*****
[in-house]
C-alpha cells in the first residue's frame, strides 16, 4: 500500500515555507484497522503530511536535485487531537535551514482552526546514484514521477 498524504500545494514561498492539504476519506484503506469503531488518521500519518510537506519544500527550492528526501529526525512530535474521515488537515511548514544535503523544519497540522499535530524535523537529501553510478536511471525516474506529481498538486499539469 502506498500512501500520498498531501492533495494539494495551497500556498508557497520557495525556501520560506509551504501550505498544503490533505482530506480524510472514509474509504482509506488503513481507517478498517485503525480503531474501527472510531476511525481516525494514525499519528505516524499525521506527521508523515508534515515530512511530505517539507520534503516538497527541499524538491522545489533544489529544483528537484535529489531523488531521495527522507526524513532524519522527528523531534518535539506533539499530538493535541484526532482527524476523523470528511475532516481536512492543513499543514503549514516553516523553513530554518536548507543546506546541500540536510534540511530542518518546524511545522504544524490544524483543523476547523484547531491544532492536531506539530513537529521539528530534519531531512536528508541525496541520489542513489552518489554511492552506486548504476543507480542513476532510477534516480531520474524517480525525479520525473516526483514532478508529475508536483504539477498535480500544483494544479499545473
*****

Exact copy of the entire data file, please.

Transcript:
[in-house]
C-alpha cells in the first residue's frame, strides 16, 4: 500500500515555507484497522503530511536535485487531537535551514482552526546514484514521477 498524504500545494514561498492539504476519506484503506469503531488518521500519518510537506519544500527550492528526501529526525512530535474521515488537515511548514544535503523544519497540522499535530524535523537529501553510478536511471525516474506529481498538486499539469 502506498500512501500520498498531501492533495494539494495551497500556498508557497520557495525556501520560506509551504501550505498544503490533505482530506480524510472514509474509504482509506488503513481507517478498517485503525480503531474501527472510531476511525481516525494514525499519528505516524499525521506527521508523515508534515515530512511530505517539507520534503516538497527541499524538491522545489533544489529544483528537484535529489531523488531521495527522507526524513532524519522527528523531534518535539506533539499530538493535541484526532482527524476523523470528511475532516481536512492543513499543514503549514516553516523553513530554518536548507543546506546541500540536510534540511530542518518546524511545522504544524490544524483543523476547523484547531491544532492536531506539530513537529521539528530534519531531512536528508541525496541520489542513489552518489554511492552506486548504476543507480542513476532510477534516480531520474524517480525525479520525473516526483514532478508529475508536483504539477498535480500544483494544479499545473